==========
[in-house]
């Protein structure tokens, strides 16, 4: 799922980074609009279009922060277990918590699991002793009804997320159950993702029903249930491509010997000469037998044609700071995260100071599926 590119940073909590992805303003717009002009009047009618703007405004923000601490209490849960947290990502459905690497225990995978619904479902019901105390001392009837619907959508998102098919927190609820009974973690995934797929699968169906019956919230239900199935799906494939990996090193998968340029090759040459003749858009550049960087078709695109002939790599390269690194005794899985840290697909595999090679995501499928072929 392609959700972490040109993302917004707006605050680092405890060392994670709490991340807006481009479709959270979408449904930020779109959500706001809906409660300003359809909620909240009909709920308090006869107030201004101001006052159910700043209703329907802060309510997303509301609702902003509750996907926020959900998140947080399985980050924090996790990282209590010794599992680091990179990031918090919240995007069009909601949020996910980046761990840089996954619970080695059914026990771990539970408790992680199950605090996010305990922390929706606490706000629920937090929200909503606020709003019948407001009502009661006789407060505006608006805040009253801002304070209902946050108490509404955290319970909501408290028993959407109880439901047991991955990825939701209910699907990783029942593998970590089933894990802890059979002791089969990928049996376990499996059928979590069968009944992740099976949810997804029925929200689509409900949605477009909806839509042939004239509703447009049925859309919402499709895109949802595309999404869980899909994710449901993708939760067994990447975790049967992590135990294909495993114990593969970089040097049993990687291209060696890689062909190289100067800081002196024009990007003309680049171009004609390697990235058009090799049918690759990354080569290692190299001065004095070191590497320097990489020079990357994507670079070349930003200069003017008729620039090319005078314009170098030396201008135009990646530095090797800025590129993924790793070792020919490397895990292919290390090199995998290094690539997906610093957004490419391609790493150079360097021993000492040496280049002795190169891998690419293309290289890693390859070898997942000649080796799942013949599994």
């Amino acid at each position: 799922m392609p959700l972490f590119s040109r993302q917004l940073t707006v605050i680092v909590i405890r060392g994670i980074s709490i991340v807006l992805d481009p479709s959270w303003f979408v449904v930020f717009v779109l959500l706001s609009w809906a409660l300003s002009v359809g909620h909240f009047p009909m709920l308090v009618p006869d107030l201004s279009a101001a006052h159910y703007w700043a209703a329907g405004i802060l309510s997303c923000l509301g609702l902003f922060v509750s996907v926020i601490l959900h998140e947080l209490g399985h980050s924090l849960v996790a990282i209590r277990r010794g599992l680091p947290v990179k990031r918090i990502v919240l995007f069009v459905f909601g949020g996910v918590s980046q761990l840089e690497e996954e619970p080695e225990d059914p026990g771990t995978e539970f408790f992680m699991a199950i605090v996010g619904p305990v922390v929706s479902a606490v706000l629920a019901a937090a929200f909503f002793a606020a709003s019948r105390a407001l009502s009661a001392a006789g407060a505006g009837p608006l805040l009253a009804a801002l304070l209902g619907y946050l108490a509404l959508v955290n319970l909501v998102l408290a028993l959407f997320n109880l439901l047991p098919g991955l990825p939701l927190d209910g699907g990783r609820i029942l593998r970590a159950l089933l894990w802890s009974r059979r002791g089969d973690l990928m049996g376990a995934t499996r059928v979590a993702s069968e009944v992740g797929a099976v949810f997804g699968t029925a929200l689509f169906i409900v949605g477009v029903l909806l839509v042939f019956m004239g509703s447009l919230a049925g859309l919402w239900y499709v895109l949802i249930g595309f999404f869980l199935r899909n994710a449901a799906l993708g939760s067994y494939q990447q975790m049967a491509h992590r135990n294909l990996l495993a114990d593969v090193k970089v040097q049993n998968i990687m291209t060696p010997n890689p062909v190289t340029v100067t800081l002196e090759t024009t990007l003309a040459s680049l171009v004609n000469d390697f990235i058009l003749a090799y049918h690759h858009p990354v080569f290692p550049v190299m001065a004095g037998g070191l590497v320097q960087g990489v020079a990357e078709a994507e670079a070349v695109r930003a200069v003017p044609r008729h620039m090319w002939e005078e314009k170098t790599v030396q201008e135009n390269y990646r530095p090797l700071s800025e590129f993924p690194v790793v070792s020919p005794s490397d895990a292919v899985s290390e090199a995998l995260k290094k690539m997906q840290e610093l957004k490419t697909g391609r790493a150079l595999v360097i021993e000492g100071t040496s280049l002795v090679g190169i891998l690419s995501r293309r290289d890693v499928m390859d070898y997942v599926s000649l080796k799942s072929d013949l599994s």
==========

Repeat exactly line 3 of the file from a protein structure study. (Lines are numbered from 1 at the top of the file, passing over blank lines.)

């Amino acid at each position: 799922m392609p959700l972490f590119s040109r993302q917004l940073t707006v605050i680092v909590i405890r060392g994670i980074s709490i991340v807006l992805d481009p479709s959270w303003f979408v449904v930020f717009v779109l959500l706001s609009w809906a409660l300003s002009v359809g909620h909240f009047p009909m709920l308090v009618p006869d107030l201004s279009a101001a006052h159910y703007w700043a209703a329907g405004i802060l309510s997303c923000l509301g609702l902003f922060v509750s996907v926020i601490l959900h998140e947080l209490g399985h980050s924090l849960v996790a990282i209590r277990r010794g599992l680091p947290v990179k990031r918090i990502v919240l995007f069009v459905f909601g949020g996910v918590s980046q761990l840089e690497e996954e619970p080695e225990d059914p026990g771990t995978e539970f408790f992680m699991a199950i605090v996010g619904p305990v922390v929706s479902a606490v706000l629920a019901a937090a929200f909503f002793a606020a709003s019948r105390a407001l009502s009661a001392a006789g407060a505006g009837p608006l805040l009253a009804a801002l304070l209902g619907y946050l108490a509404l959508v955290n319970l909501v998102l408290a028993l959407f997320n109880l439901l047991p098919g991955l990825p939701l927190d209910g699907g990783r609820i029942l593998r970590a159950l089933l894990w802890s009974r059979r002791g089969d973690l990928m049996g376990a995934t499996r059928v979590a993702s069968e009944v992740g797929a099976v949810f997804g699968t029925a929200l689509f169906i409900v949605g477009v029903l909806l839509v042939f019956m004239g509703s447009l919230a049925g859309l919402w239900y499709v895109l949802i249930g595309f999404f869980l199935r899909n994710a449901a799906l993708g939760s067994y494939q990447q975790m049967a491509h992590r135990n294909l990996l495993a114990d593969v090193k970089v040097q049993n998968i990687m291209t060696p010997n890689p062909v190289t340029v100067t800081l002196e090759t024009t990007l003309a040459s680049l171009v004609n000469d390697f990235i058009l003749a090799y049918h690759h858009p990354v080569f290692p550049v190299m001065a004095g037998g070191l590497v320097q960087g990489v020079a990357e078709a994507e670079a070349v695109r930003a200069v003017p044609r008729h620039m090319w002939e005078e314009k170098t790599v030396q201008e135009n390269y990646r530095p090797l700071s800025e590129f993924p690194v790793v070792s020919p005794s490397d895990a292919v899985s290390e090199a995998l995260k290094k690539m997906q840290e610093l957004k490419t697909g391609r790493a150079l595999v360097i021993e000492g100071t040496s280049l002795v090679g190169i891998l690419s995501r293309r290289d890693v499928m390859d070898y997942v599926s000649l080796k799942s072929d013949l599994s």